Surface-, water vapor-, and cloud products from polar orbiting satellites

In this work package we perform continuous updates concerning the system set-up of the data server at the Freie Universität Berlin, which was initially build up in phase 1. Due to its direct linkage to the data servers in Cologne and Hamburg, this is done in close cooperation with project members from respective institutions. In addition, existing full-domain multi-annual data sets of MODIS surface products will be extended both in space and time. Also, new data sets from MODIS cloud and integrated water vapor products will be created. Moreover, at the supersites, time series of above mentioned data sets are being created  to allow for straightforward comparisons between ground-based observations, satellite-based observations, and model simulations. As for the existing data sets, the new data sets are being created in the standardized format as defined within the project and stored in the local database.

Ground based networks

Germany features dense networks of GPS observations to retrieve the integrated vapour content and of ceilometers to observe cloud base. For the latter in case backscatter profiles are available it is also possible to derive boundary layer height .The data transfer from the network providers (GFZ Potsdam for GPS and DWD for Ceilometer) to the data archive will be continued. As added value product, we will additional generate a combined product of Ceilometer derived cloud base height and cloud top height from MSG observations. The quality control of the GPS will be improved in close cooperation with GFZ Potsdam. Together with DWD it will be explored whether backscatter profiles might be used for long-term boundary layer characterization.

Precipitation from radar networks

Radar reflectivities and radar rain rates for Germany and Barbados are provided within the framework of task 4. These data sets are specially important for S5, which uses radar information to study convective organizations in both areas and to investigate whether there is a difference in the macroscopic structure of these organizations between Europe and the Caribbean. For Germany non-polarimetric 2D radar reflectivities and rain rates composites (RADOLAN from DWD) were provided since 2007 and are continuously updated. This data has resolution of 1 km and 5 minutes.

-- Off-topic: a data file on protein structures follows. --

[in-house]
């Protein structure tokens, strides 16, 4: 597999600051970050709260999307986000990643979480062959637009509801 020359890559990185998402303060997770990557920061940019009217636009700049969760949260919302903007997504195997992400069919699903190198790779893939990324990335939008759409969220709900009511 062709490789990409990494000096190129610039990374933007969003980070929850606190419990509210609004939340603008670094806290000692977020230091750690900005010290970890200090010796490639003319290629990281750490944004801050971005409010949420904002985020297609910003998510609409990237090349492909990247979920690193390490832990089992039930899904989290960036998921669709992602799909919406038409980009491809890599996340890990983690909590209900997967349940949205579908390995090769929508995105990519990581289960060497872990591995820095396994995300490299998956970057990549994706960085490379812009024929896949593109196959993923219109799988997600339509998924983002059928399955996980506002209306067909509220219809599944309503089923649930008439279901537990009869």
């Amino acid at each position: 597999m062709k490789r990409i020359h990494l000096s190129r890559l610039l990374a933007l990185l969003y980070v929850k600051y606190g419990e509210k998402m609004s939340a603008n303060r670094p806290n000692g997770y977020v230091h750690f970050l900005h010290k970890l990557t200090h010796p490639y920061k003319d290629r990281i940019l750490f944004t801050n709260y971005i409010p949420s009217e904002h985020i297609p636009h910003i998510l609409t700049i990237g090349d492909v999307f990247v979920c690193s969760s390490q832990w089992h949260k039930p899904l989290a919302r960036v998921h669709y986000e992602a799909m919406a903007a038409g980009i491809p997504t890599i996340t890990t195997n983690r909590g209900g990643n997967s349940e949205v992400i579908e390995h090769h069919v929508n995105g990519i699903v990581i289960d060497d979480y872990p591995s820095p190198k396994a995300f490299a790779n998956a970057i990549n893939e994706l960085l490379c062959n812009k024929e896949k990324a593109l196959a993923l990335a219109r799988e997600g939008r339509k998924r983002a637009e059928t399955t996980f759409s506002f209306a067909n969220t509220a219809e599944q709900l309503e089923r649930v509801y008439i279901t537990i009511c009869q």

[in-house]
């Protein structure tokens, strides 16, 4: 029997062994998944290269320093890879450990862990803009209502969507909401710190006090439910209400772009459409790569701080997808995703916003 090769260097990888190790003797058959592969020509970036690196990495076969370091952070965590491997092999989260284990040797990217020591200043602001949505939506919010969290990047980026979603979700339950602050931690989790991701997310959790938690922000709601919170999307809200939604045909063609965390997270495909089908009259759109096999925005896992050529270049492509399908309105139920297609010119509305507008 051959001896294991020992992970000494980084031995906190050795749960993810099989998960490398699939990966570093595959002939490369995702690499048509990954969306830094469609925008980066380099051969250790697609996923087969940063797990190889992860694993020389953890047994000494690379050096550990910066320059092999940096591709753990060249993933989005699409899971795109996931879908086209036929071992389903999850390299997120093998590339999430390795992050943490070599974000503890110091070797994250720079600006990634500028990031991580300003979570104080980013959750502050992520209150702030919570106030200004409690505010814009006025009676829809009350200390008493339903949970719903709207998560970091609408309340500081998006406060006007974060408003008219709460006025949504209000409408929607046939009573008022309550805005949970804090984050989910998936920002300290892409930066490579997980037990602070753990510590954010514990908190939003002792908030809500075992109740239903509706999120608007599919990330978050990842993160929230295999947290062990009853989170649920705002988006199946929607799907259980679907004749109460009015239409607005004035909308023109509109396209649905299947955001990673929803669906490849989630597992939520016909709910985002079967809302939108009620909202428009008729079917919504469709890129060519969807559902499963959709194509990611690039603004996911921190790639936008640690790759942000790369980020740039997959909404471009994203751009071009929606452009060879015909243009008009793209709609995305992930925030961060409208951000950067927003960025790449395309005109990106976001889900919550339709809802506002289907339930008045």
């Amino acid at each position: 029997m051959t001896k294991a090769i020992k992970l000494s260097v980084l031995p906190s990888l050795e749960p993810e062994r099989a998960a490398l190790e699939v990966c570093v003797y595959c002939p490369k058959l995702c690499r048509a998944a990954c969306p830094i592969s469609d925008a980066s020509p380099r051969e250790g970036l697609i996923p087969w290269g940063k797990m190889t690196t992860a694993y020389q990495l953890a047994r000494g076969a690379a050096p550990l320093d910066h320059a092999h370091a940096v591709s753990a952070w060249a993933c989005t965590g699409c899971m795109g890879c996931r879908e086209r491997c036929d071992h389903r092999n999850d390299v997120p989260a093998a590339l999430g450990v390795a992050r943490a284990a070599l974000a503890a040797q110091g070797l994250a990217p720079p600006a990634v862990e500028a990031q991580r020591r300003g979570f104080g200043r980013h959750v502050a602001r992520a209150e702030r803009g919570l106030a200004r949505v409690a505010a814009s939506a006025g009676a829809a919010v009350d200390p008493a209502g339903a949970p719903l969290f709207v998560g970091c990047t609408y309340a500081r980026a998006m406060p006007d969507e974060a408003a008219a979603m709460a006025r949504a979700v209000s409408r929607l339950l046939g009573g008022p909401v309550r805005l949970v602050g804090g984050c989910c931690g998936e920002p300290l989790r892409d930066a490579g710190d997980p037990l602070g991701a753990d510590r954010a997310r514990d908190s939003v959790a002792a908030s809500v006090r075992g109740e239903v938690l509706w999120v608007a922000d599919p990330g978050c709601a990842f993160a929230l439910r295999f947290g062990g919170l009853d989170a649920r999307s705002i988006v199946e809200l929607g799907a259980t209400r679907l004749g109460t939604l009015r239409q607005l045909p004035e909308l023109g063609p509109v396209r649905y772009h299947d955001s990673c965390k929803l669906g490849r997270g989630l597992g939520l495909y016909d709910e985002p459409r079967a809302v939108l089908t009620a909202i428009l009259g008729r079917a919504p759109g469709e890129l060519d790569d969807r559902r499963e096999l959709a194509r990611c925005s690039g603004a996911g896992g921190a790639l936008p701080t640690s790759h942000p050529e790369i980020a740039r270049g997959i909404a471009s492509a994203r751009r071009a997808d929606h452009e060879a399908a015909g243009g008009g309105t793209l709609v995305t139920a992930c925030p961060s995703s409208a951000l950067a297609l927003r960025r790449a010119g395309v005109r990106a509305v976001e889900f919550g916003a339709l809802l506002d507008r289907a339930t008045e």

Polarimetric 3D composites will also be provided for Germany. Since polarimetric radars are able, for example, to distinguish between hydrometeors in different phases (solid, liquid), there is a lower sensitivity to the drop size distribution and information about the average particle size can be taken into account, there is an improvement in the estimation of the rain rates. These composites will certainly not only improve the study of convective organizations in S5, but they will also be usefull for the scientific community in generall.

For Barbados there is one S-band Doppler radar available. The radar reflectivity is already provided from November 2008 to November 2016 (not continuously). The temporal resolution might vary from one data set to another (5-, 10-, 15-minutes).

METEOSAT products over Germany and the tropical Atlantic

Besides, a high-resolution data set of Meteosat-based cloud properties will be processed and made available for model validation purposes. The cloud properties include cloud top height, effective radius, optical thickness and water path. An example is shown in the Figure 1 where simulated liquid cloud water path has been compared to Meteosat-based liquid water path retrievals. The Figure has been taken from one of our latest journal articles (Bley, S., H. Deneke, F. Senf, and L. Scheck (2017), Metrics for the evaluation of warm convective cloud fields in a large-eddy simulation with Meteosat images, Quart. J. Roy. Meteor. Soc., 143(705), 2050–2060, doi:10.1002/qj.3067.) in which we could further show that simulated ICON-LEM liquid cloud characteristics are consistent with their observed counterparts with regard to cloud size distributions and the decorrelation behavior of time and space scales.

The imaging radiometers aboard the geostationary Meteosat platforms are the ideal instruments to characterize convective development and structure of convective cloud fields due to their frequent temporal update rate and high spatial resolution. We use satellite data that are available with a frequency of 5 minutes allowing for the study of temporal changes within the moving cloud frame (see Figure below; taken from: Bley, S., Deneke, H. and Senf, F. (2016): Meteosat-Based Characterization of the Spatio-Temporal Evolution of Warm Convective Cloud Fields over Central Europe, J. Appl. Meteor. Climatol., 55, 2181-2195,  doi: 10.1175/JAMC-D-15-0335.1).

HALO aircraft data

The NARVAL (Next generation Aircraft Remote Sensing for Validation Studies) mission of the new research aircraft HALO took place in winter 2013/14 with about 130 flight hours over the North Atlantic. HALO was equipped with a comprehensive suite of remote sensing instrument comprising e.g. a cloud radar, microwave radiometers and a lidar to observe vertical cloud profiles in detail. Data of the first part of the NARVAL campaign was obtained in the Barbados region and is of great interest for studies in the tropical domain, whereas the second part was focused on the post-frontal convection in extratropical cyclones, which is valuable for the S6 storm track project.

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